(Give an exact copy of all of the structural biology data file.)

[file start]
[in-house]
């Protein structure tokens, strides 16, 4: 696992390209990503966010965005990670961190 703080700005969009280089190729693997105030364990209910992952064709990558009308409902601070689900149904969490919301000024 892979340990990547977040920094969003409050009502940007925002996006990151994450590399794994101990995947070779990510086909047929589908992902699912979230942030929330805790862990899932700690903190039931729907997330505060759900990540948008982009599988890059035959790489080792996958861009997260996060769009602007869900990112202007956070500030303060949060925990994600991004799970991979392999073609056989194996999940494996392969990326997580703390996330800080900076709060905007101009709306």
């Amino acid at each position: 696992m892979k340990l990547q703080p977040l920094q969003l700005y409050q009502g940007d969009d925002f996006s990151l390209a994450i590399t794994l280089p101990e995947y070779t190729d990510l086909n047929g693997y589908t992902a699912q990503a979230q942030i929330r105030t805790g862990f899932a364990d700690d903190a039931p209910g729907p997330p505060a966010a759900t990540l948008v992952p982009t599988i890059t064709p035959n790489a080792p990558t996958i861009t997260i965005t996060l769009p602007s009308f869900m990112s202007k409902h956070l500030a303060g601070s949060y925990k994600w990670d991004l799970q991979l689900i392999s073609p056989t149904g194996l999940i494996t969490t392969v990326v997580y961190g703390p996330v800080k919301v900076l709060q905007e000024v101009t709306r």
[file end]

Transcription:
[in-house]
């Protein structure tokens, strides 16, 4: 696992390209990503966010965005990670961190 703080700005969009280089190729693997105030364990209910992952064709990558009308409902601070689900149904969490919301000024 892979340990990547977040920094969003409050009502940007925002996006990151994450590399794994101990995947070779990510086909047929589908992902699912979230942030929330805790862990899932700690903190039931729907997330505060759900990540948008982009599988890059035959790489080792996958861009997260996060769009602007869900990112202007956070500030303060949060925990994600991004799970991979392999073609056989194996999940494996392969990326997580703390996330800080900076709060905007101009709306």
């Amino acid at each position: 696992m892979k340990l990547q703080p977040l920094q969003l700005y409050q009502g940007d969009d925002f996006s990151l390209a994450i590399t794994l280089p101990e995947y070779t190729d990510l086909n047929g693997y589908t992902a699912q990503a979230q942030i929330r105030t805790g862990f899932a364990d700690d903190a039931p209910g729907p997330p505060a966010a759900t990540l948008v992952p982009t599988i890059t064709p035959n790489a080792p990558t996958i861009t997260i965005t996060l769009p602007s009308f869900m990112s202007k409902h956070l500030a303060g601070s949060y925990k994600w990670d991004l799970q991979l689900i392999s073609p056989t149904g194996l999940i494996t969490t392969v990326v997580y961190g703390p996330v800080k919301v900076l709060q905007e000024v101009t709306r």